Questions are being raised about the legal implications of wars of conquest – what happens when wars end – how should victorious parties treat defeated parties? What happens to properties of the subjugated? Should one treat places of worship differently from other properties? Some apologetics have come forward with a document suggesting that the Sultan purchased the property where Hagia Sophia is located from priests who were responsible for it. Argument has also been put forward that the venue was vandalized by Catholics in one of the Crusades and was not being used for religious purposes when the Sultan liberated the city, and therefore the Sultan was absolutely justified to restore the facility to a place of worship. However, in our view, Hagia Sophia should not be compared with any normal place of worship. In fact, the abode is reported to have been a place of worship for centuries before the Byzantine Emperor Justinian I had built what he called Hagia Sophia or the House of Divine Wisdom. One should ignore occasional lawlessness in such places. Could we not maintain the same status for which it was built? If the Prophet of God could afford to trust a non-Muslim clan to administer the key to the Ka’ba, who are we to deny key to the house of Divine Wisdom to its original holder? However, handing over Hagia Sophia to the Orthodox Church could happen only in an ideal world and we hardly live in an ideal realm.

In a world mired by the clash of civilizations thesis, the United Nations Alliance of Civilizations (UNAOC) seems to be a good platform to initiate any such discussion. In order to reduce world tension the Spanish Prime Minister José Luis Rodríguez Zapatero called for an alliance of civilizations at the United Nations General Assembly in 2004 and the Turkish Prime Minister Recep Tayyip Erdogan came forward to co-sponsor it. Although the institution began its journey for conflict resolution in 2005 with the blessings of the UN Secretary General with a lot of enthusiasm, with the passage of time it seems to have lost excitement. In an atmosphere of nation-state sovereignty, it is always difficult for international organizations such as UNAOC to make an impact in international politics. This is particularly true for nations such as Spain and Turkey, which do not have veto power in the United Nation Security Council. Yet for Spain and Turkey to come forward in order to address a crisis created in the name of clash of civilizations. Keeping in view Spain’s past record, it was a great gesture on the part of the Spanish government to come forward not only with the proposal of an alliance of civilizations, Spain also withdrew its troops from Iraq at a time when many Muslims had become victim of the so-called War on Terror. Perhaps that is why Turkey came forward to co-sponsor the Spanish proposal. However, circumstances have changed over the past decade or so. Mr. Zapatero is no more in power and Spain does not seem to be following the alliance of civilizations agenda actively any more.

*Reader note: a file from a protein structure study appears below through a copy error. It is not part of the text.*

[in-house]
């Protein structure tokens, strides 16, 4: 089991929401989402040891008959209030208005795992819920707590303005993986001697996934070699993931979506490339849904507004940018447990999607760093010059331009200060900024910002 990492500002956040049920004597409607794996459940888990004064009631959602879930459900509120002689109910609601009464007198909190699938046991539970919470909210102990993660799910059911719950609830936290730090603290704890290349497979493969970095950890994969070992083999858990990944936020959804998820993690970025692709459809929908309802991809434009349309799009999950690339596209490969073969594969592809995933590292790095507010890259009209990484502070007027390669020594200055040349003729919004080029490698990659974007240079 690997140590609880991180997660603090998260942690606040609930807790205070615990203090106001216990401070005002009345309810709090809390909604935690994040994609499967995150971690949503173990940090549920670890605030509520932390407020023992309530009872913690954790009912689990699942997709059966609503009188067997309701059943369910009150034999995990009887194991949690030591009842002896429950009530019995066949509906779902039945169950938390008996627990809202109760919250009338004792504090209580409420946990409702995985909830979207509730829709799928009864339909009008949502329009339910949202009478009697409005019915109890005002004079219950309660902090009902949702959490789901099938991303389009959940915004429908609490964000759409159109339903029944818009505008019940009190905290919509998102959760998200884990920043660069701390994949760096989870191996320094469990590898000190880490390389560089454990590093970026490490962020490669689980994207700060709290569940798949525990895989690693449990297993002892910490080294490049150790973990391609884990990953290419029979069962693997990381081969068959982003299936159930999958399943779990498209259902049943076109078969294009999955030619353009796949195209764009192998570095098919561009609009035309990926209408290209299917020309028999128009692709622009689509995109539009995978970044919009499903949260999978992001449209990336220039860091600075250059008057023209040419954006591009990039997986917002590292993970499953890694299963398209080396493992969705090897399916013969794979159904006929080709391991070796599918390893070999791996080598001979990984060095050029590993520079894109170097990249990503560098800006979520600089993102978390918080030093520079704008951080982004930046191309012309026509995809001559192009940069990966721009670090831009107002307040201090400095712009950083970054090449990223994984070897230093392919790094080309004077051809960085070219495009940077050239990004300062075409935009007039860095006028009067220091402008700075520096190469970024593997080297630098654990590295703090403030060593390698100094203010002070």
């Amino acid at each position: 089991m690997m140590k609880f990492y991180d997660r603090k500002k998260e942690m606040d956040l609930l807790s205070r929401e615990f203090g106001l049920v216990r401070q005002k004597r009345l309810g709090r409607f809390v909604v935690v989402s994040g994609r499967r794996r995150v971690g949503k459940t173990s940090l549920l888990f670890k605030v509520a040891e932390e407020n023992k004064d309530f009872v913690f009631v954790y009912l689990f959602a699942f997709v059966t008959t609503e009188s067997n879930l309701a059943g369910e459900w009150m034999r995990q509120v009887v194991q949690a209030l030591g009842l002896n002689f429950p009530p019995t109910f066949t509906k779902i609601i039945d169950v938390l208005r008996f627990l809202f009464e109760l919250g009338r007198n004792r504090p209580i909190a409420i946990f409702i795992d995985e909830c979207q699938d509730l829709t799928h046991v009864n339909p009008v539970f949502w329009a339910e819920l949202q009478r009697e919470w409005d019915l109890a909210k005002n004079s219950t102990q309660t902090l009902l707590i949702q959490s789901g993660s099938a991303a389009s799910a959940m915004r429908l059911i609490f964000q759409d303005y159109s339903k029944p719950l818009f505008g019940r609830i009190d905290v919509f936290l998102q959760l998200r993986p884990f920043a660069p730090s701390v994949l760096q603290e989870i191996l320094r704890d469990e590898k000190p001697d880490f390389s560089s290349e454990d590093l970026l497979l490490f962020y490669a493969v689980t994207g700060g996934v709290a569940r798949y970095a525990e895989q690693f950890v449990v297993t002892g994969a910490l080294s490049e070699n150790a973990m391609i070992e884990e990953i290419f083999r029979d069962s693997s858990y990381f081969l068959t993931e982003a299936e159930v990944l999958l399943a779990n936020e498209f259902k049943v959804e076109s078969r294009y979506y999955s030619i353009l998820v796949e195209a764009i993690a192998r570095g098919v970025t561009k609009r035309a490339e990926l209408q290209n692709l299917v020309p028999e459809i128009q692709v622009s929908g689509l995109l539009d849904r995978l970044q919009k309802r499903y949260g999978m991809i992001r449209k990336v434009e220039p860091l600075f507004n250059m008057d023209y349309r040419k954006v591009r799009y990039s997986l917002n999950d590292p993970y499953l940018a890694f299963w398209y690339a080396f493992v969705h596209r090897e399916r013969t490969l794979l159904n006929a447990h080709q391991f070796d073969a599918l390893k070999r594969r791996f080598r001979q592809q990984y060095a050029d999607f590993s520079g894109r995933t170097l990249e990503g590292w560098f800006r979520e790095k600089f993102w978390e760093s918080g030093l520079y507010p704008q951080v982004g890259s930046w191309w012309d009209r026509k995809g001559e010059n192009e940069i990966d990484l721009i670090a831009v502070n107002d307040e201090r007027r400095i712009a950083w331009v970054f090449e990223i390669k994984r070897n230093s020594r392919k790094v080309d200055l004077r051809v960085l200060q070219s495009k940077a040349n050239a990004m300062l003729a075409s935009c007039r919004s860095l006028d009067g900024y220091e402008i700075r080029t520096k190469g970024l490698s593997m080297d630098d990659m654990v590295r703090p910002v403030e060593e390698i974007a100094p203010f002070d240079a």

If the Turkish people were to be convinced in returning Hagia Sophia to Christians, they would like to see the return of mosques that were converted to churches and other facilities in the 14th and 15th centuries in Spain back to Muslim hands. In other words, both Spain and the Catholic Church will have to revise their history and correct their mistakes. Pope Francis has expressed his “pain” and the Ecumenical Patriarch Bartholomew has expressed that he has been “saddened and shaken” at Turkey’s decision on Hagia Sophia but, in our opinion, both must do more to earn respect and trust of Muslims. The UNESCO too must do more to help Muslims regain their civilizational heritage in Spain. As for the government in Turkey, it too does not seem to enjoy the same higher moral ground that it had enjoyed in 2005 to impress the Spanish government. Mr. Erdogan’s AK Party has slowly centralized power through a new presidential system. In addition, the cordial relationship Turkey had developed with neighboring countries, particularly with Greece and Armenia during first decade in power, does not seem to be continuing any more. These are not good signs for gaining trust either nationally or internationally.

In our view, Hagia Sophia issue has the potential to not only revive the moribund institution and rekindle its mission and vision; it has the potential to generate trust among all world civilizations. It is always difficult to relate ideals with realities. The Hagia Sophia issue principally demands spiritual consideration. Both political and religious leaders should put their hands on their heart and think what Mawlana Rumi would have done in this situation. My faith tells me that not only Rumi, Sultan Mehmed II too would now have been pleased if a decision on the matter were made based on Divine Wisdom.


Bonus Video added by Informed Comment: